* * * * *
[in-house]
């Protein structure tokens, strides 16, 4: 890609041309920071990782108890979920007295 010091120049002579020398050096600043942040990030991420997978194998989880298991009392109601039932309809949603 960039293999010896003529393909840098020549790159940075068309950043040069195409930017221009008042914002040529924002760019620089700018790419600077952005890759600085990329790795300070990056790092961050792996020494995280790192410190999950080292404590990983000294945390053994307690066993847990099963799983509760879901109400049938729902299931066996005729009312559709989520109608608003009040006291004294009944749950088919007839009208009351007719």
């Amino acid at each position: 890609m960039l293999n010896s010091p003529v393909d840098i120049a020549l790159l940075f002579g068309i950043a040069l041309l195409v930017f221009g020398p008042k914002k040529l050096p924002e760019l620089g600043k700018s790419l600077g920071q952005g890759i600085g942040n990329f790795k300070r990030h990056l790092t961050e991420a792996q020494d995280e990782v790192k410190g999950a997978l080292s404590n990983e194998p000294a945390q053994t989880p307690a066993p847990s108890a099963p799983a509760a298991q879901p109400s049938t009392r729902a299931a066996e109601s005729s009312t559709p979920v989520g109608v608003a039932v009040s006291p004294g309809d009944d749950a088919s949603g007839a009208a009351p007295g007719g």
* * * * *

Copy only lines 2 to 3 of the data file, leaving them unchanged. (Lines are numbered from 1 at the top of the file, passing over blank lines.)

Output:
């Protein structure tokens, strides 16, 4: 890609041309920071990782108890979920007295 010091120049002579020398050096600043942040990030991420997978194998989880298991009392109601039932309809949603 960039293999010896003529393909840098020549790159940075068309950043040069195409930017221009008042914002040529924002760019620089700018790419600077952005890759600085990329790795300070990056790092961050792996020494995280790192410190999950080292404590990983000294945390053994307690066993847990099963799983509760879901109400049938729902299931066996005729009312559709989520109608608003009040006291004294009944749950088919007839009208009351007719």
């Amino acid at each position: 890609m960039l293999n010896s010091p003529v393909d840098i120049a020549l790159l940075f002579g068309i950043a040069l041309l195409v930017f221009g020398p008042k914002k040529l050096p924002e760019l620089g600043k700018s790419l600077g920071q952005g890759i600085g942040n990329f790795k300070r990030h990056l790092t961050e991420a792996q020494d995280e990782v790192k410190g999950a997978l080292s404590n990983e194998p000294a945390q053994t989880p307690a066993p847990s108890a099963p799983a509760a298991q879901p109400s049938t009392r729902a299931a066996e109601s005729s009312t559709p979920v989520g109608v608003a039932v009040s006291p004294g309809d009944d749950a088919s949603g007839a009208a009351p007295g007719g």